‘I refuse to believe all men are bad.’ What happened when a male venture capitalist sent a female entrepreneur naked selfies
Elizabeth Giorgi was used to pitching her company to all-male teams of venture capitalists. Her Denver, Colo.-based company, Soona, specializes in shooting photographs and video, and delivering the results the same day. She recently landed funding from a male VC. Giorgi said she shared her dreams and vision for making meaningful change in the world.
Just over 2% of all venture capital goes to companies founded solely by women, according to The F Project.
Giorgi was overjoyed to have secured funding — until later that evening when he texted her naked selfies. She replied to say it was not appropriate and she was not interested in continuing the conversation. “When you’re looking for funding, you have to go out and meet a huge volume of people,” she told MarketWatch. “You are required to share your vision for the world. Of course, it’s very exciting.”
Embarking on a business relationship can create a shared mission and a deep bond, Giorgi said. In fact, some of her existing investors are among the most important people in her life, she added. “But it’s not an invitation for crossing a line,” she said. “Did I see it coming? Absolutely not. There was nothing about the conversation that was inappropriate.”
Giorgi said there is an notable gender imbalance in the VC community, which she hopes to help address. “When a founder and investor are in the process of developing a relationship, it’s natural to feel close because of this exchange,” she added. “Who wouldn’t feel close to someone when discussing your vision for the future and all the incredible people you are doing it with?”
Just over 2% of all venture capital in the U.S. goes to companies founded solely by women, and companies with an all-male team of founders secure funding after their first round approximately 35% of the time, according to The F Project, a network of more than 150 women-owned businesses. Once again, that figure is only 2% for all-female founders.
In response to her shocking experience, Giorgi introduced a “candor clause” that requires investors to disclose any prior allegations of sexual harassment and discrimination. She has since landed $1.5 million in funding from investors, including Techstars Ventures, Matchstick Ventures and 2048 Ventures. All of these companies agreed to sign her “candor clause,” she said.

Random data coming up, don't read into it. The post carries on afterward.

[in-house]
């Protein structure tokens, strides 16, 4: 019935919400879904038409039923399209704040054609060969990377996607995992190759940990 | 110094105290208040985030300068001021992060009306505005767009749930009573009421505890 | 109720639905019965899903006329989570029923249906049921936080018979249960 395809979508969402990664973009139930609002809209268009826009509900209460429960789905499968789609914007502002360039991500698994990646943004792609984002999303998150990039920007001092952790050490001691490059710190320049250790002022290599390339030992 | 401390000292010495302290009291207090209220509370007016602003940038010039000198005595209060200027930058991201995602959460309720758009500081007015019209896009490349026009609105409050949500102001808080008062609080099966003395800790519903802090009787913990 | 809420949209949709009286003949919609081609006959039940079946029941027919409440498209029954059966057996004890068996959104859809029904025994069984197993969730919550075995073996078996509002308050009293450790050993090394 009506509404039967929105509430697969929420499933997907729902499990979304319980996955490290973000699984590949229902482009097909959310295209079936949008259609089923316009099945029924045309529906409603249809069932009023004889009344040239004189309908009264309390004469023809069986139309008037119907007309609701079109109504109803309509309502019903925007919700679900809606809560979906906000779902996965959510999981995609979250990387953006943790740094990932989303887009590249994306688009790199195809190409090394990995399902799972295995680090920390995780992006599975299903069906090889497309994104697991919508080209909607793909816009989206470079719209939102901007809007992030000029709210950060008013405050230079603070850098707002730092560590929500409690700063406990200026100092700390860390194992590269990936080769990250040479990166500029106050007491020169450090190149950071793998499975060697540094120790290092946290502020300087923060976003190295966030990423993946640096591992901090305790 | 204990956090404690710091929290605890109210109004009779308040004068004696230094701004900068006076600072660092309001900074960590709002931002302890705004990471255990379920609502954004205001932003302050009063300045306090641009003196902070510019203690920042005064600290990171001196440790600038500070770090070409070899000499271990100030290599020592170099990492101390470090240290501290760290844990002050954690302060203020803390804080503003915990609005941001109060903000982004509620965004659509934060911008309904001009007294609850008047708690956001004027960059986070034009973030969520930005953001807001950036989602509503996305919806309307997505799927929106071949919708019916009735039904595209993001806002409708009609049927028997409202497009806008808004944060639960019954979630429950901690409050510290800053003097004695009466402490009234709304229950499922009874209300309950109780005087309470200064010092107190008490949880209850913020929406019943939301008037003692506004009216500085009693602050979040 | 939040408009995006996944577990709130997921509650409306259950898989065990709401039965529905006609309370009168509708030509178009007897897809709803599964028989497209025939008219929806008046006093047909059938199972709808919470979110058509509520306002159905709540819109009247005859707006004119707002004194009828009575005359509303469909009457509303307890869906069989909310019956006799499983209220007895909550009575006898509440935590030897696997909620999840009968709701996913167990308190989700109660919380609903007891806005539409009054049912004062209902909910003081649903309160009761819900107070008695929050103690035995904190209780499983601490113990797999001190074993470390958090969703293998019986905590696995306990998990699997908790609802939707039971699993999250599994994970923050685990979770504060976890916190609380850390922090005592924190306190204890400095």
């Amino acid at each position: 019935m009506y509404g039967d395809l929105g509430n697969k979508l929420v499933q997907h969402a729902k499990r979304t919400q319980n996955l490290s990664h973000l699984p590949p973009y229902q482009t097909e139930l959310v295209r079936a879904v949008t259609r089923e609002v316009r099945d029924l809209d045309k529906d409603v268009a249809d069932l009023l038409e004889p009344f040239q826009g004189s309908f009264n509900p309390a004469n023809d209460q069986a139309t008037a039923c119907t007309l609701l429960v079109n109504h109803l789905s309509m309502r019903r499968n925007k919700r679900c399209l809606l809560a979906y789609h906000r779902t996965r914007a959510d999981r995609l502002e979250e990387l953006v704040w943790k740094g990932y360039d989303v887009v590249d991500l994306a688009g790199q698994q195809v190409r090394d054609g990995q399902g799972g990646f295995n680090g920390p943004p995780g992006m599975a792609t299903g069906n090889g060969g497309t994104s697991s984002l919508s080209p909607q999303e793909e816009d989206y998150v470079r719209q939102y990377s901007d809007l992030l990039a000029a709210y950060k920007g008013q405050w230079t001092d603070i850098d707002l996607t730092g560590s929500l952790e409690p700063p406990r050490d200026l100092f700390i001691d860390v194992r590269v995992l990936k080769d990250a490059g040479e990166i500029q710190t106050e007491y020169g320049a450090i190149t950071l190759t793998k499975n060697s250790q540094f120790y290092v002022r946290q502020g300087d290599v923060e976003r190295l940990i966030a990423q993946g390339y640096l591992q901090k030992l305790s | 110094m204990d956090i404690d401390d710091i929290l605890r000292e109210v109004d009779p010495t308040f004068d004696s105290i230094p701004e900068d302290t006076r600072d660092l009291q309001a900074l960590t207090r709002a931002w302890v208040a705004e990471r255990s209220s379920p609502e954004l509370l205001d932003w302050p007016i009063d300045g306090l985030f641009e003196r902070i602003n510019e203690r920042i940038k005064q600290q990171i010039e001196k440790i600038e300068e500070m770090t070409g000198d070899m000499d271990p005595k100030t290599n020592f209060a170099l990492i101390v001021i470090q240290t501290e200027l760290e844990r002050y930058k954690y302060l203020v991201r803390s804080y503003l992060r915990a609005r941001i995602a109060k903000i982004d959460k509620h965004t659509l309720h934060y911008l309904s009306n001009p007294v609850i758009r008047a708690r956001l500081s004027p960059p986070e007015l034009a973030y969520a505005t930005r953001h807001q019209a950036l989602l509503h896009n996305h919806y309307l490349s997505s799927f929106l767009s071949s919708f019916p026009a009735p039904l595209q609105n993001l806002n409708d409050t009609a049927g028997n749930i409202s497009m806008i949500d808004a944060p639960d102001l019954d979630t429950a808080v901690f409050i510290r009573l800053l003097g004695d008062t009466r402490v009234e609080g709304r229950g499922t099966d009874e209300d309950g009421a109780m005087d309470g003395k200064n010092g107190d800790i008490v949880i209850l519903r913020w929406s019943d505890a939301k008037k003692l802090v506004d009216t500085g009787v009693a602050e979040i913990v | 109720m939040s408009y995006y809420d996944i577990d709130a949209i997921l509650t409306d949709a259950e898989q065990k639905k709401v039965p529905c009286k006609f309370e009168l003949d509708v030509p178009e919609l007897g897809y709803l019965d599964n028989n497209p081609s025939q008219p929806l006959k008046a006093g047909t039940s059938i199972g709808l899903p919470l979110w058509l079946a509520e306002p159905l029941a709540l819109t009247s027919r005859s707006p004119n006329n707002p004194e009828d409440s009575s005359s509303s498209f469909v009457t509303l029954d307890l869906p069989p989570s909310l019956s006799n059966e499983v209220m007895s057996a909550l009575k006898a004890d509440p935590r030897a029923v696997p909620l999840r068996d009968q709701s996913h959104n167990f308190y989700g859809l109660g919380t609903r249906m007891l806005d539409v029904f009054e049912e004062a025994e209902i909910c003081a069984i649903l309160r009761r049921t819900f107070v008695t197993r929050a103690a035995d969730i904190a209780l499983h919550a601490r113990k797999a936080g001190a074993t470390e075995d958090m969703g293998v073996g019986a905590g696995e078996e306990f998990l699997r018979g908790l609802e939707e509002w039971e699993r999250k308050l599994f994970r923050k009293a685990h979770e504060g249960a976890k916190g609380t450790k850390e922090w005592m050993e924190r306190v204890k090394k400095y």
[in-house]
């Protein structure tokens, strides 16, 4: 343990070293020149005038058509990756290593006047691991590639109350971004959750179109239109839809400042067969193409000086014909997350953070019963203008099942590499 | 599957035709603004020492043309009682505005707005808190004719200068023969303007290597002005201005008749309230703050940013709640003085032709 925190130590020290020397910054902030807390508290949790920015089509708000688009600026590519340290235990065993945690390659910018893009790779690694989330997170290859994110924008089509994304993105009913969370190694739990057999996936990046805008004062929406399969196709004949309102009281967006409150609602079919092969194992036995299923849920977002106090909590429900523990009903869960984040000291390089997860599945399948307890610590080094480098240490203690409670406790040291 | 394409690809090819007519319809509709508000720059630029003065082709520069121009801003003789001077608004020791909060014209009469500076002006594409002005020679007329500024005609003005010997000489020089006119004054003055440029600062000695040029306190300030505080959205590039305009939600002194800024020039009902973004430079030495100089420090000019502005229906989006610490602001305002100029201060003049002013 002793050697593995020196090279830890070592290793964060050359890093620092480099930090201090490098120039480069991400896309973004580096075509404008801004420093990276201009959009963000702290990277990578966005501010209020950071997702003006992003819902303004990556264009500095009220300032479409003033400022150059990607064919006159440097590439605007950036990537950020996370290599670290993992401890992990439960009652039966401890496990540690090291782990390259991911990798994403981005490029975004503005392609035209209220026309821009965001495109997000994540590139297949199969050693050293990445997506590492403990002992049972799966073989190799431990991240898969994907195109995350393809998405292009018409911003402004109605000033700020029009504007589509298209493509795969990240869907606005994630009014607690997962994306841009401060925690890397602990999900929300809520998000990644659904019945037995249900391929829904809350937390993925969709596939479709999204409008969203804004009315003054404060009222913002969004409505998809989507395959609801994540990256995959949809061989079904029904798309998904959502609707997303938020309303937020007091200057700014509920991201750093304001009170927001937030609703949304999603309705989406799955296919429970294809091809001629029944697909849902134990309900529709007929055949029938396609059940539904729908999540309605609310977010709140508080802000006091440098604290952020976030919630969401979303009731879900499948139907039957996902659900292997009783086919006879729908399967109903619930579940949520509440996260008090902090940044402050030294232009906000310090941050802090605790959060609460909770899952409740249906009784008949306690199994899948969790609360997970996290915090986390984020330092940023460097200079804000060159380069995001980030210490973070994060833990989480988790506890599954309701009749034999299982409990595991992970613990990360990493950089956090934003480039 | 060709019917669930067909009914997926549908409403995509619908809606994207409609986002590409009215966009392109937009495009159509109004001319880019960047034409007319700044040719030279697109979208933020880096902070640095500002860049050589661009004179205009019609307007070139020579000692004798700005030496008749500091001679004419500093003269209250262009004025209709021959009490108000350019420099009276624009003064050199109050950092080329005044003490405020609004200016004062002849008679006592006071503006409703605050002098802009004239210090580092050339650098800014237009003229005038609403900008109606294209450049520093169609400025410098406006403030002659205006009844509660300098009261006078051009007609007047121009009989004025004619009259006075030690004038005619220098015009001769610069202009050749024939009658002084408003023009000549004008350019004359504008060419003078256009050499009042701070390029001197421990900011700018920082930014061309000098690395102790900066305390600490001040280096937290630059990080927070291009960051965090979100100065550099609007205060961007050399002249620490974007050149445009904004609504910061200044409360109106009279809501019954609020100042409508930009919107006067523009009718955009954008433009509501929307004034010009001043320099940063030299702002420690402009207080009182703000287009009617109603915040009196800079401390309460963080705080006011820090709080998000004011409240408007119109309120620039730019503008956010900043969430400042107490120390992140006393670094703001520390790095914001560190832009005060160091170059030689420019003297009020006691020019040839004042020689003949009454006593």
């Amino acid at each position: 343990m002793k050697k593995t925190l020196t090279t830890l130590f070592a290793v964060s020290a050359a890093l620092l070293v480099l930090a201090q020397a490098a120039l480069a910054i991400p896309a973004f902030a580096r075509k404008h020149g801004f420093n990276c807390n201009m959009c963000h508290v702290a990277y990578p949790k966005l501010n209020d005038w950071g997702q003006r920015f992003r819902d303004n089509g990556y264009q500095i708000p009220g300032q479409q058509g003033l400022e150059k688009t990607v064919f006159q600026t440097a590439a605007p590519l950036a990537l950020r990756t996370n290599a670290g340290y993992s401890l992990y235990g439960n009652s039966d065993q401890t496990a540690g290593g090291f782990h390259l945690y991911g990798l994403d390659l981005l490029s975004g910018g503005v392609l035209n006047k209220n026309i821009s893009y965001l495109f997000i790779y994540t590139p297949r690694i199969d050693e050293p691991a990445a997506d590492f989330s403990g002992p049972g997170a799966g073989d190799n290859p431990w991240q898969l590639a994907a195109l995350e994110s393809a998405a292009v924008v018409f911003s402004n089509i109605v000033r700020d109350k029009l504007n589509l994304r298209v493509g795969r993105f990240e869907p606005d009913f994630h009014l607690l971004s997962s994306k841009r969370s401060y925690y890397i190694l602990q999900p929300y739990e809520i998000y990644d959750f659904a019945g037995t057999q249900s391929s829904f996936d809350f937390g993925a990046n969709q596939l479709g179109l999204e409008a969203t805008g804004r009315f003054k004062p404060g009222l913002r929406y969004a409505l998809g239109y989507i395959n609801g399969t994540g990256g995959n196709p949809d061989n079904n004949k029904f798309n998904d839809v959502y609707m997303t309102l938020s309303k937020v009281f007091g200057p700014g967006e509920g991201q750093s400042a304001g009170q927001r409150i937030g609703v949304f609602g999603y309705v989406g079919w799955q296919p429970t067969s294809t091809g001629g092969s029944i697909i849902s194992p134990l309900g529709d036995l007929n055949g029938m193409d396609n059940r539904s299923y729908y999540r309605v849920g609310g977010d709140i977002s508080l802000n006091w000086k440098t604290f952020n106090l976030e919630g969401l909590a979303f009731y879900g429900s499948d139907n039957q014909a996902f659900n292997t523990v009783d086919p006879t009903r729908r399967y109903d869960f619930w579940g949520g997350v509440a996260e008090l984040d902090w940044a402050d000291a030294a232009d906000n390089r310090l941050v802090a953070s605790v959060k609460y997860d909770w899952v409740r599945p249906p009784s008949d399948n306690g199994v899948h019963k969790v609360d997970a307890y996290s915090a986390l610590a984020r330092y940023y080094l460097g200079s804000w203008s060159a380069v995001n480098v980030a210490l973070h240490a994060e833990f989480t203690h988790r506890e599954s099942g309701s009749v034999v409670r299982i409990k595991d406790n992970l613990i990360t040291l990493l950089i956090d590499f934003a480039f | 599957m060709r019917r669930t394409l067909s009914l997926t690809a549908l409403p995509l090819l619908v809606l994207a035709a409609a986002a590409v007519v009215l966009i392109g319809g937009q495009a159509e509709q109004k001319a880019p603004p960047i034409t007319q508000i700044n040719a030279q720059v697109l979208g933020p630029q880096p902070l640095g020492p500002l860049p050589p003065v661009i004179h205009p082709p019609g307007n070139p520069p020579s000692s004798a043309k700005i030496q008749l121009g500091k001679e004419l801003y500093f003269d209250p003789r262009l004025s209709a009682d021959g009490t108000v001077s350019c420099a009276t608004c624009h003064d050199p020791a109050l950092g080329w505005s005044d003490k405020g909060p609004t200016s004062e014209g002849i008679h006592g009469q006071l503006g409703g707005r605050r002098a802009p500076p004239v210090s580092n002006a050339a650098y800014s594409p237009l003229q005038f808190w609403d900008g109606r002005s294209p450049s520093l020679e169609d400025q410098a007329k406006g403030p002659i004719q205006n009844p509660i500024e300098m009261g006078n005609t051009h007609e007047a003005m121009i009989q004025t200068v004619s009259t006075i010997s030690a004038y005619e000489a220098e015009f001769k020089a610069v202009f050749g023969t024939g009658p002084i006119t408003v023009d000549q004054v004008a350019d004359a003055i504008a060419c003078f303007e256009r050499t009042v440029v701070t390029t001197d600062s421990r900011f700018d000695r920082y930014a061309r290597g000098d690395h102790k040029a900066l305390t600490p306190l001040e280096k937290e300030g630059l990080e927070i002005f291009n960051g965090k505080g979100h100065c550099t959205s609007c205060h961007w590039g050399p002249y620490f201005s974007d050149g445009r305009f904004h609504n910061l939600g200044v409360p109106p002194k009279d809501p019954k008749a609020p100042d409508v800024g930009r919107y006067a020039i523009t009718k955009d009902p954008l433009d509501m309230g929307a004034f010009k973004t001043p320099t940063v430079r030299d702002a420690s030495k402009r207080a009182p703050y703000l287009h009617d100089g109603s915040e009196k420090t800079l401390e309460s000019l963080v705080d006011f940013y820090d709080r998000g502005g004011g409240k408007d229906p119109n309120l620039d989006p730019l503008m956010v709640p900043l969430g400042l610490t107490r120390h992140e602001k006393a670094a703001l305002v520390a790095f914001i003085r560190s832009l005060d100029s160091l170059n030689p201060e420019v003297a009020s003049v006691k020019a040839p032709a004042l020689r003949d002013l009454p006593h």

The clause is designed to provide legal protection and raise the expectations each party has of each other. “The disclosure requires all parties to disclose if any of the investors, members of their fund or their representatives have ever been accused of sexual assault, sexual harassment or sexually-inappropriate behavior,” she wrote in a blog post on the site to introduce the clause.
“With this disclosure requirement, we are able to have open, candid dialogue as founders and investors about how we want to do business at the very earliest stage of the relationship,” she added. “In introducing the clause to our lead investors, we were able to share very clearly what we value as founders and our shared expectations about diversity, equality and general fairness.”
Giorgi’s ‘candor clause’ asks investors to disclose any prior allegations of sexual harassment and discrimination.
Venture capitalists decide to give most of their money to white men, a 2019 study by RateMyInvestor and Diversity VC, which analyzed all publicly available venture-backed deals from seed funding to Series D investments over the past five years, concluded.
Those results could also speak to demographic factors in the VC community. More men than women may have been seeking funding, a factor that does not address why there are fewer women founders. Researchers looked at the biggest 135 U.S. firms by the number of companies they invested in, so the size of the firms and their investments may also have helped to skew the results.
Not everyone agrees with research that suggests gender bias is common among VCs. Will Gornall, a professor at the University of British Columbia’s Sauder School of Business and Ilya Strebulaev, a business professor at Stanford University, emailed 80,000 investment pitches to 28,000 VCs and “business angels,” half of them from fictional female entrepreneurs and half from fictional men.
Investment pitches from names like “Mary,” “Meghan” and “Melanie” received 8% more expressions of interest than those from the likes of “Michael,” “Matthew” or “Mark,” they found. “We were definitely surprised by the gender results,” Gornall told MarketWatch last year. There was important caveat: Expressions of interest do not equate to those same investors delivering on the funding.
She did not allow one bad actor to color her view of the VC world — or the opposite sex. “I refuse to believe all men are bad,” she said. “We have to solve these problems together and learn from each other. A powerful woman being vulnerable is not an advance. It’s not the opening of a door. Capitalism and building a business can be a force for good when we ask more of ourselves.”
Giorgi has made the “candor clause” available for any founder to download here.